Ernakulam - Fort Kochi

Technically speaking I hadn't been to Kochi yet - the area I am staying at is called Ernakulam. It's the busy city where you hardly see any Western tourists - and most of it isn't really pretty. Although, when I look out of my hotel room's window on the 6th floor, I see a lot of palm trees and only the occasional bigger building.



I took the boat over to Fort Kochi on Tursday morning. It's about 20 minutes on the public ferry that costs 2,5 rupees, which is close to nothing (for comparison: the rickshaw to the harbour had cost 50 rupees!).
As I looked through my coins (some of them leftovers from my first trip to India 20 years ago) the conductor was very fascinated with one of my 5 rupees coins. It must have been ancient! He offered me to trade it for a new coin and then examined the old one very thoroughly.

This is a look back at the skyline of Ernakulam.



I walked along the coast of the island and watched some of the fishermen working with their big "Chinese fishing nets".



Fort Kochi is more like a big village. Not much traffic and honestly you can see all the important sights in one day. I had actually expected something a bit more impressive. All the guide books and articles I have read only suggested hotels for Fort Kochi, but I am glad to have my hotel in Ernakulam. City girl....

It was quite hot again and I took a break in a little garden with my favourite Indian drink: Fresh Lime Soda!


Dutch Cemetery


Where there is an island, there is Bob Marley...

Indians always want their picture taken with me!
One of the many churches in Kochi


It's also quite easy to find everything, just go for a stroll and you will soon bump into a church or a small museum.
After lunch I spent an hour in an Internet cafe (my hotel charges far too much for WiFi). And there was a hairdresser nearby so I also got a hair wash and a relaxing head massage.

I walked quite some time before getting to the originally jewish part of Kochi.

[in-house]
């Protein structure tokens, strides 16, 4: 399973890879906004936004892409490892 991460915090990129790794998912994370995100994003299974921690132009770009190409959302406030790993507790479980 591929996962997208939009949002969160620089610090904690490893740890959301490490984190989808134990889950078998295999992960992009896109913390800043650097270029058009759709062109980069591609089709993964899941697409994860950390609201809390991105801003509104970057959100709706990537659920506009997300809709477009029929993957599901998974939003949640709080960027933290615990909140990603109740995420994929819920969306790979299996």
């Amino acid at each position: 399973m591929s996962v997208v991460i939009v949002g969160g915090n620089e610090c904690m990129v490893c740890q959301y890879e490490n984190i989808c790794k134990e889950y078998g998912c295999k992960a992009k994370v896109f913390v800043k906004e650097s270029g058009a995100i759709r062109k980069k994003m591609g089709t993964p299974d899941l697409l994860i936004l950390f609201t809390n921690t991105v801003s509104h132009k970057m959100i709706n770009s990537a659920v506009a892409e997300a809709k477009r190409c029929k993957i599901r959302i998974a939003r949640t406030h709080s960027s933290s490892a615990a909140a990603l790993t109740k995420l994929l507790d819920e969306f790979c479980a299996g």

There were a lot of traders on the main street (mostly rice, nuts and the like) and some people had transformed old warehouses into stylish shops.



It's always easy to know when you get close to a place of interest: the shops change and become more colorful. This was also the case in Jew street. I went to visit the old synagogue which again was not spectacular but still interesting, especially the floor which was made of handpainted Chinese tiles.

I missed the ferry but somebody told me to wait, the next one would come "soon"... Which turned out to be nearly an hour later! I was so glad when I could finally sit in the boat, and I nearly fell asleep.

Back in Ernakulam I joined the many other people who were strolling along the boardwalk called Marina Drive (although there is no driving) and watching the sunset.
It got dark very quickly so I went into a smaller but very busy street which had a lot if little shops that sold everything from toys to pans to hardware. This is where I went looking for thin needles because I had forgotten mine at home.

I also had dinner at a simple restaurant there - but when I left it at about 7:40 the area had changed a lot: shops were closing down and suddenly the streets were nearly deserted.
In search of a rickshaw I walked by a Hindu temple that was decorated with a lot of bright and blinking lights. Apparently it was some kind of special event. But I was too tired to investigate after this long day.



So I went to the hotel for more sewing and stitching on my dance costume.

By the way, it's not like I am missing much if I stay in at night - Kochi is definitely not a "city that never sleeps". It gets very quiet at night.